Real or fake?

The other day, security writer/worker (what doesn’t that guy work on these days?) developed a handy-dandy little game called “Phish or Fake.”  He wrote about it in his blog post here.

In the game, he shows you a domain like BANCOFAMERICAN.COM and asks you whether or not the domain really belongs to Bank of America?  The game then shows you lots of domains, asking you Yes or No.  There are a lot of domains out there that you would never think belong to BofA:


Looking at these domains above, you’d never be able to distinguish them from phishing domains:


When I first played this game, my score sucked.  I tried to tell the difference between them by visual inspection alone.  It cannot be done, there’s no rhyme or reason to it.  If I, as a security professional, can’t tell the difference, how do we expect the average user to do it?

One way is to do a WHOIS lookup on all of the links. Of course, 0% of people on the Internet even know what a WHOIS lookup is (figure rounded down).  If you get a message in your email from Bank of America and it contains a link that doesn’t point to something you recognize, how would you ever know that it’s legitimate simply by visual inspection?

You can’t.

However, it’s not as bad as it sounds.  While Bank of America does have a lot of domains registered to them, it doesn’t mean they use all of them.  They may buy them up in advance to avoid somebody else purchasing them, squatting on them and forcing them to pay up a lot more money later on.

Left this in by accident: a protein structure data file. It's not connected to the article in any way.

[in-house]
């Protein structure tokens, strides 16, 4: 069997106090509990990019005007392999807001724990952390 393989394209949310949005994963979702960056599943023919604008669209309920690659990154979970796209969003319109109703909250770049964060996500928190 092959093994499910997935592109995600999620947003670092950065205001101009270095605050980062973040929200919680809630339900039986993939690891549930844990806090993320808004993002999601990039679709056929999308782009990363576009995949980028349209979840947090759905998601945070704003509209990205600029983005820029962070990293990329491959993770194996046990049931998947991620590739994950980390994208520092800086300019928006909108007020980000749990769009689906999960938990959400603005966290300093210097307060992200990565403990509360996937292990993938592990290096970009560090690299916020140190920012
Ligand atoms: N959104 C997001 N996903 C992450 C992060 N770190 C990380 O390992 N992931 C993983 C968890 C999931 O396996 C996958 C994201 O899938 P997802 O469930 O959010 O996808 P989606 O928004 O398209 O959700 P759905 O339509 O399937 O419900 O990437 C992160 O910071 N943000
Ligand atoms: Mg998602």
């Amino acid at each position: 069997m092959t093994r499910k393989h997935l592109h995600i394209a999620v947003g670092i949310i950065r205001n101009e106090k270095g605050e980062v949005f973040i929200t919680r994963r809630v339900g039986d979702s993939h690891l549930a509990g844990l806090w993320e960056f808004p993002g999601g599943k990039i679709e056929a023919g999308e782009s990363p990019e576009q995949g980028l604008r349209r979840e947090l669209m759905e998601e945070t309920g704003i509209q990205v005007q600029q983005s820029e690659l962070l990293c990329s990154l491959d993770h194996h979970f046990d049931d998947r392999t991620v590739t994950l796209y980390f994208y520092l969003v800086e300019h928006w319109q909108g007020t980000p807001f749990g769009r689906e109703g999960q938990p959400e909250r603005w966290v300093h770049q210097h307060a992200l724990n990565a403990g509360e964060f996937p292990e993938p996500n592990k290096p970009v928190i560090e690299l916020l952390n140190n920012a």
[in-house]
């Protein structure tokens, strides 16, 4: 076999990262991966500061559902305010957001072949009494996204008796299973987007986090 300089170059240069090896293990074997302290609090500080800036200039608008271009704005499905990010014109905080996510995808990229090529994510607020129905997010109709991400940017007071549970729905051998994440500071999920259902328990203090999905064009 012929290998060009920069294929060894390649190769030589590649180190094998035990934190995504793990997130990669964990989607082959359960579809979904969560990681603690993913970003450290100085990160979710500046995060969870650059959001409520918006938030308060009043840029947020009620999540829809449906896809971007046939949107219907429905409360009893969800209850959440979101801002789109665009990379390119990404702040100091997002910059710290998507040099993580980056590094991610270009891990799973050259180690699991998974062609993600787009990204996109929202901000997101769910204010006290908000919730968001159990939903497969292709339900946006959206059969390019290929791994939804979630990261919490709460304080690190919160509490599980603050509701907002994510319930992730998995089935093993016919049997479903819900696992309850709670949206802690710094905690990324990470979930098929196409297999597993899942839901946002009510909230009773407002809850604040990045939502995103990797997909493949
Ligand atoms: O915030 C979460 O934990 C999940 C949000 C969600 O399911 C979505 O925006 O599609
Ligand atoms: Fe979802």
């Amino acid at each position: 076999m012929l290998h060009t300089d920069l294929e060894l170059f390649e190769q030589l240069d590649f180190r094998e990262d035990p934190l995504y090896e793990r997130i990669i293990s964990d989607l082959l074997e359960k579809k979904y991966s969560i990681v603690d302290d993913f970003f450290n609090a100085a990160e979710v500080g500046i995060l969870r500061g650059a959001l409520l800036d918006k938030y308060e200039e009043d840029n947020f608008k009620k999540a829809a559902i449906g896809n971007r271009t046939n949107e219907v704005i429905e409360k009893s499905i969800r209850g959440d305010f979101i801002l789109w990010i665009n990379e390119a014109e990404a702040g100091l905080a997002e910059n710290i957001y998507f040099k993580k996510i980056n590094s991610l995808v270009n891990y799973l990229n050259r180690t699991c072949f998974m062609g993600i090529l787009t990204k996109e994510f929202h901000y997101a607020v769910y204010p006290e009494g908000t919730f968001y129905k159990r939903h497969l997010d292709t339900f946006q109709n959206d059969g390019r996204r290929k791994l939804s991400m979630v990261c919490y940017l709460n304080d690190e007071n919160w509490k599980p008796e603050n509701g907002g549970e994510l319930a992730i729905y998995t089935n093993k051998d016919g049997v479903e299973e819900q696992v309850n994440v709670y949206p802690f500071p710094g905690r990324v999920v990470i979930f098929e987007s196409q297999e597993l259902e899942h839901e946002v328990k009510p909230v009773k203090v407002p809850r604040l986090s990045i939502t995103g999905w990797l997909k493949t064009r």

Or, they may buy up whatever combinations they can think of so phishers cannot use them later on.  That, of course, is a game they will never win because phishers can come up with an almost infinite number of domains that sound legitimate that BofA never thought to pre-acquire.  They can also use HTML tricks to conceal the real URL direction (many users do not hover their mouse over the link to see where it actually goes).

I don’t know who BofA sends mail as; but going by the number of domains they have registered there is a lot they could send as.

Let’s hope they never do.

Comments (4)
  1. Jenita says:

    Cyber security standards are security standards which enable organizations to practice safe security techniques to minimize the number of successful cyber security attacks.

  2. Hexamail says:

    Currently automated queries for WhoIs data are generally forbidden.

    It would help enormously if the WhoIs lookup could be automated.

    Email clients could then show elements of the WhoIs data next to the sender domain or alternatively servers could use it to block email based on suspicious WhoIs entries.

    Does anyone know of the technical reasons why WhoIs servers can't handle automated queries?

  3. YaronD says:

    Hexamail, I think the main advantage of not allowing to automatic whois queries is to reduce the ease of getting real phone/email/address of domain owners.

    Since the requirements when registering a domain is to give real contact details, it means that if as a private person you register a domain then your details are free for anyone to find. Allowing automatic non-metered access will make it even easier to quickly run through a large number of domains and to take the personal details from them.

    Some registrars do provide a service of hiding the details and providing their own instead, but it's not that common, and usually requires paying a substantial extra…

  4. I think that for the average user though, they wouldn't understand.  

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